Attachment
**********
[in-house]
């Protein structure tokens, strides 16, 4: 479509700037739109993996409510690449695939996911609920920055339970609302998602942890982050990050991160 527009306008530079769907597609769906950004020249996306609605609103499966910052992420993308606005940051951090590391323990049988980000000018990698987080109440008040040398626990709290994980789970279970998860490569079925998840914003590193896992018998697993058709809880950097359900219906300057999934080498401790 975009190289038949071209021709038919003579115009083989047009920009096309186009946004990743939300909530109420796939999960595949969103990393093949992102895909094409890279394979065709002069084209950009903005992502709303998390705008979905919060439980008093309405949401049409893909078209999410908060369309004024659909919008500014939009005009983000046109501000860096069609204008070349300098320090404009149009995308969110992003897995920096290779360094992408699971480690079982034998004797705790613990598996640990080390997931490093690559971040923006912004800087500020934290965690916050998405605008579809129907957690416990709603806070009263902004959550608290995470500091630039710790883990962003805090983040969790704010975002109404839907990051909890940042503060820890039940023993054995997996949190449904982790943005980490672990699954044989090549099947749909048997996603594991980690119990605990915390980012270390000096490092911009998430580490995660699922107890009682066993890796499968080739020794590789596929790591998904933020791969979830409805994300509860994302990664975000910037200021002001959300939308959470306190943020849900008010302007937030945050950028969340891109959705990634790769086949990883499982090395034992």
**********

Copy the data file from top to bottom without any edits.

[in-house]
């Protein structure tokens, strides 16, 4: 479509700037739109993996409510690449695939996911609920920055339970609302998602942890982050990050991160 527009306008530079769907597609769906950004020249996306609605609103499966910052992420993308606005940051951090590391323990049988980000000018990698987080109440008040040398626990709290994980789970279970998860490569079925998840914003590193896992018998697993058709809880950097359900219906300057999934080498401790 975009190289038949071209021709038919003579115009083989047009920009096309186009946004990743939300909530109420796939999960595949969103990393093949992102895909094409890279394979065709002069084209950009903005992502709303998390705008979905919060439980008093309405949401049409893909078209999410908060369309004024659909919008500014939009005009983000046109501000860096069609204008070349300098320090404009149009995308969110992003897995920096290779360094992408699971480690079982034998004797705790613990598996640990080390997931490093690559971040923006912004800087500020934290965690916050998405605008579809129907957690416990709603806070009263902004959550608290995470500091630039710790883990962003805090983040969790704010975002109404839907990051909890940042503060820890039940023993054995997996949190449904982790943005980490672990699954044989090549099947749909048997996603594991980690119990605990915390980012270390000096490092911009998430580490995660699922107890009682066993890796499968080739020794590789596929790591998904933020791969979830409805994300509860994302990664975000910037200021002001959300939308959470306190943020849900008010302007937030945050950028969340891109959705990634790769086949990883499982090395034992």